Minister Rau predicts that small businesses with around 10 employees paying $12,500 annually on WorkCover premiums could save approximately $5,000 under the Scheme, and that larger businesses with around 200 employees, presently paying around $300,000 per year, could save more than $120,000 per year.
Overall, Premier Weatherill predicts that this reform will lead to savings of around $180 million per year for South Australian businesses, and that the changes will be "vital for South Australian businesses, big and small, to remain competitive."
It is intended that the Scheme will be up and running by mid-2015.
The Return to Work Bill is at the second reading stage and will be further debated when South Australian Parliament resumes in September 2014.
WH&S harmonisation progress in WA
The WA State Government has elected to "modernise" its WH&S laws rather than "harmonise" them in line with the national reform, particularly in relation to regulation of the resources sector.
We expect model WH&S laws to be tabled in West Australian Parliament soon, before being released for a public consultation period of three months.
West Australia and Victoria are the only states not to have yet enacted the model WH&S laws.
State Attorney-General and Commerce Minister Michael Mischin has noted the State Government's support for WH&S consistency across jurisdictions, "in principle" but has stated that it does not support "entering into uniform schemes for their own sake or consider that harmonisation is a desirable end in itself".
The Minister noted that to date, none of the harmonised jurisdictions had "enacted laws that reflect, in every respect, the model laws".
The Department of Mines and Petroleum's ministerial advisory panel has stated that the Bills will be approximately 95 percent compliant with the model legislation developed by Safe Work Australia.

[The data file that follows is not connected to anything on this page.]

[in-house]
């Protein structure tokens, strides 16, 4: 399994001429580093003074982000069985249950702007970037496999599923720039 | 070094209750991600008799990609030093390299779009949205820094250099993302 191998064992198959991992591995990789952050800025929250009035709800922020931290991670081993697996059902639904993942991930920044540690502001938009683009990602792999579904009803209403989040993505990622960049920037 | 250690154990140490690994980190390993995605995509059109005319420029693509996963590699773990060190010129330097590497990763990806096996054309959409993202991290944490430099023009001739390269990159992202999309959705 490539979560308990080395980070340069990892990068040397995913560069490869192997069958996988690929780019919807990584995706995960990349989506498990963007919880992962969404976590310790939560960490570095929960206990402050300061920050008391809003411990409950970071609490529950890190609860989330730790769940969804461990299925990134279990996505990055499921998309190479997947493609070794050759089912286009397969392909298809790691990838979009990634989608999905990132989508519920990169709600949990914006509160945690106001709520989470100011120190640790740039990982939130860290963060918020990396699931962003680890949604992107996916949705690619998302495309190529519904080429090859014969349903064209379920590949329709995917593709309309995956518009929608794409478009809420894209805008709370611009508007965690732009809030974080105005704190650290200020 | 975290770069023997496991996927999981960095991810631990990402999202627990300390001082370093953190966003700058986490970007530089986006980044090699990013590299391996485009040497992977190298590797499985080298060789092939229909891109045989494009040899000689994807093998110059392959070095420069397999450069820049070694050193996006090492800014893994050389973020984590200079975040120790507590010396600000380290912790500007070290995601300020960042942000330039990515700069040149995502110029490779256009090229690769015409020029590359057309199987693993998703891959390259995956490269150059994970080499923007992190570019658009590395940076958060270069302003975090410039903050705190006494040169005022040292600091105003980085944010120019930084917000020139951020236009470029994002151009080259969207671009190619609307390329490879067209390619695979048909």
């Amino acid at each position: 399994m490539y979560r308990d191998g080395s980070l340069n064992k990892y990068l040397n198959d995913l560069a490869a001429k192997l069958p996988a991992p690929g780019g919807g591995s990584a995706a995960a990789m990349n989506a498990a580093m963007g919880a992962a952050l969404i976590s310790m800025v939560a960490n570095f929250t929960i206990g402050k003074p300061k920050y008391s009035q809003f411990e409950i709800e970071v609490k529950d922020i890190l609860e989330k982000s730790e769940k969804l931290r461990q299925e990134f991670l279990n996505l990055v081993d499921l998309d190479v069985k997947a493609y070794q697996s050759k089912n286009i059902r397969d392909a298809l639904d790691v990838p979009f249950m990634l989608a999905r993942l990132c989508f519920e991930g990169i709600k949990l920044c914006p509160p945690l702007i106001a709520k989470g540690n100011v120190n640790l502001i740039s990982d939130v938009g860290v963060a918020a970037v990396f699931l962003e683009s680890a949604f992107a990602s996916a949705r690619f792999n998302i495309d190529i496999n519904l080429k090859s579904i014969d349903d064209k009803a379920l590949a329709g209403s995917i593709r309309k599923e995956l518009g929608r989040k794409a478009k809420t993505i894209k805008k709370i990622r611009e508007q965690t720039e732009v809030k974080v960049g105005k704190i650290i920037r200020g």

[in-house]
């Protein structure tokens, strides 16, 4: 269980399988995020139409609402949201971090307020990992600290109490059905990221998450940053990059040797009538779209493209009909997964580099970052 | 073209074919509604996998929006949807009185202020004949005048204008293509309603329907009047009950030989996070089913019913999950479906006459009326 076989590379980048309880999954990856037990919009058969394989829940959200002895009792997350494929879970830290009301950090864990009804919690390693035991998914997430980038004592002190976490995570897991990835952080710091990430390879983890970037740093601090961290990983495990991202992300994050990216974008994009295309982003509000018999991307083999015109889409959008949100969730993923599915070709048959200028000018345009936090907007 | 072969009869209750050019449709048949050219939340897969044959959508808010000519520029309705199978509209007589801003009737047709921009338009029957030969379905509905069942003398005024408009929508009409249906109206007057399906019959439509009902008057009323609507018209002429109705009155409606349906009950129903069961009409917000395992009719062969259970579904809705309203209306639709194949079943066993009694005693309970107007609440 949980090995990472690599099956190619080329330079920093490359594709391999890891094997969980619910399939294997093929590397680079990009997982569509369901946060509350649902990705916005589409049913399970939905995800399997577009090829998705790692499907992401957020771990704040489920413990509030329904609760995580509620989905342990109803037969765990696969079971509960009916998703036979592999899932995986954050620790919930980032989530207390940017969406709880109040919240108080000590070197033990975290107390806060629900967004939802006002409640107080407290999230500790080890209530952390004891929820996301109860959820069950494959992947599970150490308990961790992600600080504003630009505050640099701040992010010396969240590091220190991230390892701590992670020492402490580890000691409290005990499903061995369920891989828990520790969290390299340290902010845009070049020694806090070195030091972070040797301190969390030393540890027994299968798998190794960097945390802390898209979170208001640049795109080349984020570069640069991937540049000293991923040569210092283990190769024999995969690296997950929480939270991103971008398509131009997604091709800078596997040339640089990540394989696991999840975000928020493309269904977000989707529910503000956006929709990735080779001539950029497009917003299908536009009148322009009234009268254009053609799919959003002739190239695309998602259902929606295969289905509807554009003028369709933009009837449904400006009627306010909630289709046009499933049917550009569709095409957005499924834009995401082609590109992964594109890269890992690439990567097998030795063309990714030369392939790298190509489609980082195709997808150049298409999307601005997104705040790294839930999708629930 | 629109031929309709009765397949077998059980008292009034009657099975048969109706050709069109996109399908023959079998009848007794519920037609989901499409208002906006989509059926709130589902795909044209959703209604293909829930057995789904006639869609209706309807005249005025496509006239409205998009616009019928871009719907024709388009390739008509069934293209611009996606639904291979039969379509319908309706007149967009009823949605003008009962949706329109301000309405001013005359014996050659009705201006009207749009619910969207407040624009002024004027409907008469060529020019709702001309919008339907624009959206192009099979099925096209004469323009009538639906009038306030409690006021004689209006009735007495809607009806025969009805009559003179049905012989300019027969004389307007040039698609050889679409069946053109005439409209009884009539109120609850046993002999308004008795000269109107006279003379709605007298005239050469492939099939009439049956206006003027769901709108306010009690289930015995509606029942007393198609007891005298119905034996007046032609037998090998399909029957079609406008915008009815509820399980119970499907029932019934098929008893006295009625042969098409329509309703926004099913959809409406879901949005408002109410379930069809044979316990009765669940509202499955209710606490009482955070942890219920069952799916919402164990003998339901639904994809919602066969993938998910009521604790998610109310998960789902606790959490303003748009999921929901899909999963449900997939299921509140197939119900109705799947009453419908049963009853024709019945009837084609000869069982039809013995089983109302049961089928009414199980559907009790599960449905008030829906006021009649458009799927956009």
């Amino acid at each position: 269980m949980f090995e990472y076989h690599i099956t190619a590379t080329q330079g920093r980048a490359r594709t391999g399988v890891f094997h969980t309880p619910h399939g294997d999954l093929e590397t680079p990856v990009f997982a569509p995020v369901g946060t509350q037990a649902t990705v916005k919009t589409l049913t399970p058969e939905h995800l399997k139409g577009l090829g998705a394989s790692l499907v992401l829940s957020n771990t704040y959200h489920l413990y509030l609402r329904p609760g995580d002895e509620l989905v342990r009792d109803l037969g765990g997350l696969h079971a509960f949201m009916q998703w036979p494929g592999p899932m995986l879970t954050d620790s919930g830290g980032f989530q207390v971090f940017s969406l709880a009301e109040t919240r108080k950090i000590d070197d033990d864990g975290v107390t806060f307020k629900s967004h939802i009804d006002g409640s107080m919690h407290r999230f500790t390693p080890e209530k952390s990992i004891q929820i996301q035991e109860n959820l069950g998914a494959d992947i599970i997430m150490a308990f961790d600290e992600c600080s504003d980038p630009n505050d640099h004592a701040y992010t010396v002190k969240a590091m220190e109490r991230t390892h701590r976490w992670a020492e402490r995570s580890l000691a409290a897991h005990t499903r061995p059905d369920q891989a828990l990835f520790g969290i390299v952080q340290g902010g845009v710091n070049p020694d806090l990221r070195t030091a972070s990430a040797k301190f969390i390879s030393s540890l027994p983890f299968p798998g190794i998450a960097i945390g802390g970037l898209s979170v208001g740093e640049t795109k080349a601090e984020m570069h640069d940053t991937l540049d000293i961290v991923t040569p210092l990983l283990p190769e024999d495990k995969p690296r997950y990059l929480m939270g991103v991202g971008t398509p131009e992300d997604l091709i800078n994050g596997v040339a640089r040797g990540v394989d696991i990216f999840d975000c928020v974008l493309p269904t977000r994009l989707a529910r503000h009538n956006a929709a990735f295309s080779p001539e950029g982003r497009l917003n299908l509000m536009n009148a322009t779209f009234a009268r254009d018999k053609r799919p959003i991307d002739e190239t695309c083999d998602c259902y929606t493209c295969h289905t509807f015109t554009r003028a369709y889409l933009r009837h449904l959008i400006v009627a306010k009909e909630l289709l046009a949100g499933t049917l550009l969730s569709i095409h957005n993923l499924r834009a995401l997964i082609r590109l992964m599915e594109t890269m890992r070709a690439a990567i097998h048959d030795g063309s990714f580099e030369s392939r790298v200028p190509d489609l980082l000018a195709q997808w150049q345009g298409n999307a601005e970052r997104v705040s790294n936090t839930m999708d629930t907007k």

The State Government has indicated that the results of the Council of Australian Government's investigation into the improvement of the WH&S laws in respect of reducing red tape, comments from the public, and the West Australian regulatory impact statement conducted by Marsden Jacob Associates "will provide a foundation upon which the government can consider the best WH&S regime for Western Australia".
It is likely that the State Government will introduce two mirror WH&S Bills – one for occupational health and safety in general industry and one specifically for the resources sector. The resources Bill will incorporate relevant elements of model WH&S laws as well as the National Mine Safety Framework.
West Australia's Mining Industry Advisory Committee Chair Simon Ridge has informed the committee that the new laws are unlikely to reach implementation stage for another 18 months.
At this stage, employers should consider the impact that harmonisation or modernisation may have on their operations, and prepare to make submissions. Please contact us if you would like assistance in preparing submissions.
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Clayton Utz communications are intended to provide commentary and general information. They should not be relied upon as legal advice. Formal legal advice should be sought in particular transactions or on matters of interest arising from this bulletin. Persons listed may not be admitted in all states and territories.